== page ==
The amendments will entitle employers to a refund of tax they pay on workers' wages, ranging between 65 per cent and 75 per cent, depending on the number of new jobs they create.
To cut unemployment of about 20 per cent, Serbia is trying to make its economy more attractive to investors, clarify laws on taxation and labour and cut down on the unofficial transactions, evading tax, and on the unregistered labour and trade that account for an estimated 30 per cent of gross domestic product.
Earlier this week, Finance Minister Lazar Krstic said the tax relief should encourage employers to formally hire people who are working illegally, before the government cracks down.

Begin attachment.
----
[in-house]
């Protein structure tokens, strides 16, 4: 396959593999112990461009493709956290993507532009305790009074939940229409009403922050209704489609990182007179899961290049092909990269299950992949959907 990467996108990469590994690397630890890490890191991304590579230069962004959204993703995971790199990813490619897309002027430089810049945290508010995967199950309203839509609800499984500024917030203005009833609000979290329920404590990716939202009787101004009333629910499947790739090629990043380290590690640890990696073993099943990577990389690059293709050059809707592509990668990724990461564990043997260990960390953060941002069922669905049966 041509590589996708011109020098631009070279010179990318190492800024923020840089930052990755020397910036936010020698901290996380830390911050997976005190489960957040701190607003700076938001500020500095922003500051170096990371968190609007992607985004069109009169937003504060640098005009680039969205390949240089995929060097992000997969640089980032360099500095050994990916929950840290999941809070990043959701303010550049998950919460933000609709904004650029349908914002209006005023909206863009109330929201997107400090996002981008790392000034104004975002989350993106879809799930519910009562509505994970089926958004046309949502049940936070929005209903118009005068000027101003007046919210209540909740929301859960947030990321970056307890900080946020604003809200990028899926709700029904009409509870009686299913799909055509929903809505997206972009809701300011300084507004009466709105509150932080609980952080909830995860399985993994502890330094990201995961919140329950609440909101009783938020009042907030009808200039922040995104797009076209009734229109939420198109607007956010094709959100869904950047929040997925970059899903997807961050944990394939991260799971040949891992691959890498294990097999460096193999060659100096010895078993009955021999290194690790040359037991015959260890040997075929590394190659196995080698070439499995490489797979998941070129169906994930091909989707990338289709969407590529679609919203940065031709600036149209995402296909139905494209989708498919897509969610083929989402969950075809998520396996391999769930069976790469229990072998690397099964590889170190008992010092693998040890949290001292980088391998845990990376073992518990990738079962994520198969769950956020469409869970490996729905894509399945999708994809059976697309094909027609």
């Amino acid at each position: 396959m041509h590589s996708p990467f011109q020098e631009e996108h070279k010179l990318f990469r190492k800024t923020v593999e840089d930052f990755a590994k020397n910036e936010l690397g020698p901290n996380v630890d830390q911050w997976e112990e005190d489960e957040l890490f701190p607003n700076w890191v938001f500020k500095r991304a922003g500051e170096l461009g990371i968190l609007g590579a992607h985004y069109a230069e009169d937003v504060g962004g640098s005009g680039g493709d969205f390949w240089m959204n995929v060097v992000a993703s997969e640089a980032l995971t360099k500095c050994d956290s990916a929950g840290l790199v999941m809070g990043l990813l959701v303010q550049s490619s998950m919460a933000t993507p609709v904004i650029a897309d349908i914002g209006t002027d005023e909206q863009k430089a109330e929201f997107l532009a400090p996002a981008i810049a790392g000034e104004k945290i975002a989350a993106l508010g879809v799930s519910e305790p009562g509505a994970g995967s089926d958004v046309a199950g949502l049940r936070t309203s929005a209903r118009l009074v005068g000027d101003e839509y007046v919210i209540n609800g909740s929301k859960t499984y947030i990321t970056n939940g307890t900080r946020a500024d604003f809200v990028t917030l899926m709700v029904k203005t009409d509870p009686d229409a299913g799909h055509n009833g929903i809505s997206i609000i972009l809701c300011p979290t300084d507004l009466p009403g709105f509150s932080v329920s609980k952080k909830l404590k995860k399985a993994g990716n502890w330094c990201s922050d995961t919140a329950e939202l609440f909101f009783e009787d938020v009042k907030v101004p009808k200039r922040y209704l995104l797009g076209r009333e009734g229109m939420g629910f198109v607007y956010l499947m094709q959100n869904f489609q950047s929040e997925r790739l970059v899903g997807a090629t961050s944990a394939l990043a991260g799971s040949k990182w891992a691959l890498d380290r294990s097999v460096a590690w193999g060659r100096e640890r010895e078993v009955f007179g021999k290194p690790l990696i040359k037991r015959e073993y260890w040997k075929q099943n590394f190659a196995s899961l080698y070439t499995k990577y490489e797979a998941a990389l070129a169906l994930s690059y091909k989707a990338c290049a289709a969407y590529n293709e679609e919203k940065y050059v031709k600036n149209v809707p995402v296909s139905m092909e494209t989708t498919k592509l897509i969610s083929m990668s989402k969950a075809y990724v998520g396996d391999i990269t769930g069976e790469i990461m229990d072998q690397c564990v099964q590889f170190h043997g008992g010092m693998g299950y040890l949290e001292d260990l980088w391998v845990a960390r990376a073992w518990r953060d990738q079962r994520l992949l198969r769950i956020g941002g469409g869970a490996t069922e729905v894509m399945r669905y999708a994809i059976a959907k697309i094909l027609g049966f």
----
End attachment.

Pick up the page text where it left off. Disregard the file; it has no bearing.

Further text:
"I am certain that the tax relief will increase the employment rate," Krstic told lawmakers.
The parliament ratified a $1 billion (Dh3.67 billion), 10-year loan from the UAE at an interest rate of two per cent, for budget backing.
Serbia's 2014 budget assumes borrowing of €3 billion (Dh15 billion) from the UAE. Krstic said there would be a second $1 billion instalment later this year.
Belgrade is also seeking a $1.5 billion precautionary loan deal with the International Monetary Fund, but the lender said that talks are not expected to resume until the autumn, after the government sets its economic agenda and assesses the economic cost of floods that killed 51 people.
The European Bank For Reconstruction and Development on Thursday said the initial damage estimate was about seven per cent of the GDP.